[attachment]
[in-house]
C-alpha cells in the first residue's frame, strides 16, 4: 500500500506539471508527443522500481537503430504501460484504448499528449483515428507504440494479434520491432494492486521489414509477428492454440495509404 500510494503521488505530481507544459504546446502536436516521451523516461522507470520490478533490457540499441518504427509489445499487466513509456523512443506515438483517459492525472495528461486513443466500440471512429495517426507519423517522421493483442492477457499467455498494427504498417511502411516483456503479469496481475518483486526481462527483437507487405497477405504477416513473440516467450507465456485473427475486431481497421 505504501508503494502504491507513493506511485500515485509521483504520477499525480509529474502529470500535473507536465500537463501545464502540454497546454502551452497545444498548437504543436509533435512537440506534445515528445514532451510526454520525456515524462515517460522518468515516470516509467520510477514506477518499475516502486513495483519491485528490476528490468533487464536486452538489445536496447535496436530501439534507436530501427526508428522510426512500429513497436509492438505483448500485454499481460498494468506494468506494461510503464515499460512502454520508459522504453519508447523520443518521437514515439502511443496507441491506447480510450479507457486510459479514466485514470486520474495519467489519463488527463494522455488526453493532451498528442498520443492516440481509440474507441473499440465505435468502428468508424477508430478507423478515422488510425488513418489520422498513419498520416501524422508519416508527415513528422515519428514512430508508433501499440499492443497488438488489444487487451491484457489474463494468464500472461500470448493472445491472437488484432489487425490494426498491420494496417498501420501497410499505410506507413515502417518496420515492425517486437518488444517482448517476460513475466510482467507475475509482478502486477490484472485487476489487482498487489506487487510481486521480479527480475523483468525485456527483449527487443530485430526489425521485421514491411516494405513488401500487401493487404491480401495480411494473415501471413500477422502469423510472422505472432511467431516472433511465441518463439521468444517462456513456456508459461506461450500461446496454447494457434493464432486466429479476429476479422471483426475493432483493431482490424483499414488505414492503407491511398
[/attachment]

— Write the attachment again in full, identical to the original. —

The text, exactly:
[in-house]
C-alpha cells in the first residue's frame, strides 16, 4: 500500500506539471508527443522500481537503430504501460484504448499528449483515428507504440494479434520491432494492486521489414509477428492454440495509404 500510494503521488505530481507544459504546446502536436516521451523516461522507470520490478533490457540499441518504427509489445499487466513509456523512443506515438483517459492525472495528461486513443466500440471512429495517426507519423517522421493483442492477457499467455498494427504498417511502411516483456503479469496481475518483486526481462527483437507487405497477405504477416513473440516467450507465456485473427475486431481497421 505504501508503494502504491507513493506511485500515485509521483504520477499525480509529474502529470500535473507536465500537463501545464502540454497546454502551452497545444498548437504543436509533435512537440506534445515528445514532451510526454520525456515524462515517460522518468515516470516509467520510477514506477518499475516502486513495483519491485528490476528490468533487464536486452538489445536496447535496436530501439534507436530501427526508428522510426512500429513497436509492438505483448500485454499481460498494468506494468506494461510503464515499460512502454520508459522504453519508447523520443518521437514515439502511443496507441491506447480510450479507457486510459479514466485514470486520474495519467489519463488527463494522455488526453493532451498528442498520443492516440481509440474507441473499440465505435468502428468508424477508430478507423478515422488510425488513418489520422498513419498520416501524422508519416508527415513528422515519428514512430508508433501499440499492443497488438488489444487487451491484457489474463494468464500472461500470448493472445491472437488484432489487425490494426498491420494496417498501420501497410499505410506507413515502417518496420515492425517486437518488444517482448517476460513475466510482467507475475509482478502486477490484472485487476489487482498487489506487487510481486521480479527480475523483468525485456527483449527487443530485430526489425521485421514491411516494405513488401500487401493487404491480401495480411494473415501471413500477422502469423510472422505472432511467431516472433511465441518463439521468444517462456513456456508459461506461450500461446496454447494457434493464432486466429479476429476479422471483426475493432483493431482490424483499414488505414492503407491511398